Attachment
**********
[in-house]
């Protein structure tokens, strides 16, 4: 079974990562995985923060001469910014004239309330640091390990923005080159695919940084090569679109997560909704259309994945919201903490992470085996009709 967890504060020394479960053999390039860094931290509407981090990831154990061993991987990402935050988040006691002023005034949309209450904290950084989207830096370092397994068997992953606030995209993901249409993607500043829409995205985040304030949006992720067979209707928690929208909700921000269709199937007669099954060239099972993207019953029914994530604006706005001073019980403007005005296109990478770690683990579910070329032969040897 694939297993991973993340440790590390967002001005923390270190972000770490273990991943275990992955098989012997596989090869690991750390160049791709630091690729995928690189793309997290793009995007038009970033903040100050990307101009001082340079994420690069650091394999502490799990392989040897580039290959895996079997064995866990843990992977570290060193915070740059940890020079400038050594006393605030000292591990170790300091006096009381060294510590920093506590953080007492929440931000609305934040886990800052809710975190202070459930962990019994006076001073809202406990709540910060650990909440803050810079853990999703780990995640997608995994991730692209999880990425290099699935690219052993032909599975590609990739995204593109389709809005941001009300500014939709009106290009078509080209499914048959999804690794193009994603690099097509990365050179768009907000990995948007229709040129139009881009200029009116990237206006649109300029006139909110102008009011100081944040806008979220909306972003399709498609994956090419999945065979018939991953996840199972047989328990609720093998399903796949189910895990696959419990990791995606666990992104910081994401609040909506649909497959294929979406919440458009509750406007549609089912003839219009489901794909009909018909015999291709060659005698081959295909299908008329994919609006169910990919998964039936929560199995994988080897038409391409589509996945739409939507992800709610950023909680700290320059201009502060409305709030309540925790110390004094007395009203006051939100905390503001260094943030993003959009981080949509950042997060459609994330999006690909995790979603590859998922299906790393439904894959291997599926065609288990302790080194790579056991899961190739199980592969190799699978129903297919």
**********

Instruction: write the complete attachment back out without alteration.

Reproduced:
[in-house]
């Protein structure tokens, strides 16, 4: 079974990562995985923060001469910014004239309330640091390990923005080159695919940084090569679109997560909704259309994945919201903490992470085996009709 967890504060020394479960053999390039860094931290509407981090990831154990061993991987990402935050988040006691002023005034949309209450904290950084989207830096370092397994068997992953606030995209993901249409993607500043829409995205985040304030949006992720067979209707928690929208909700921000269709199937007669099954060239099972993207019953029914994530604006706005001073019980403007005005296109990478770690683990579910070329032969040897 694939297993991973993340440790590390967002001005923390270190972000770490273990991943275990992955098989012997596989090869690991750390160049791709630091690729995928690189793309997290793009995007038009970033903040100050990307101009001082340079994420690069650091394999502490799990392989040897580039290959895996079997064995866990843990992977570290060193915070740059940890020079400038050594006393605030000292591990170790300091006096009381060294510590920093506590953080007492929440931000609305934040886990800052809710975190202070459930962990019994006076001073809202406990709540910060650990909440803050810079853990999703780990995640997608995994991730692209999880990425290099699935690219052993032909599975590609990739995204593109389709809005941001009300500014939709009106290009078509080209499914048959999804690794193009994603690099097509990365050179768009907000990995948007229709040129139009881009200029009116990237206006649109300029006139909110102008009011100081944040806008979220909306972003399709498609994956090419999945065979018939991953996840199972047989328990609720093998399903796949189910895990696959419990990791995606666990992104910081994401609040909506649909497959294929979406919440458009509750406007549609089912003839219009489901794909009909018909015999291709060659005698081959295909299908008329994919609006169910990919998964039936929560199995994988080897038409391409589509996945739409939507992800709610950023909680700290320059201009502060409305709030309540925790110390004094007395009203006051939100905390503001260094943030993003959009981080949509950042997060459609994330999006690909995790979603590859998922299906790393439904894959291997599926065609288990302790080194790579056991899961190739199980592969190799699978129903297919």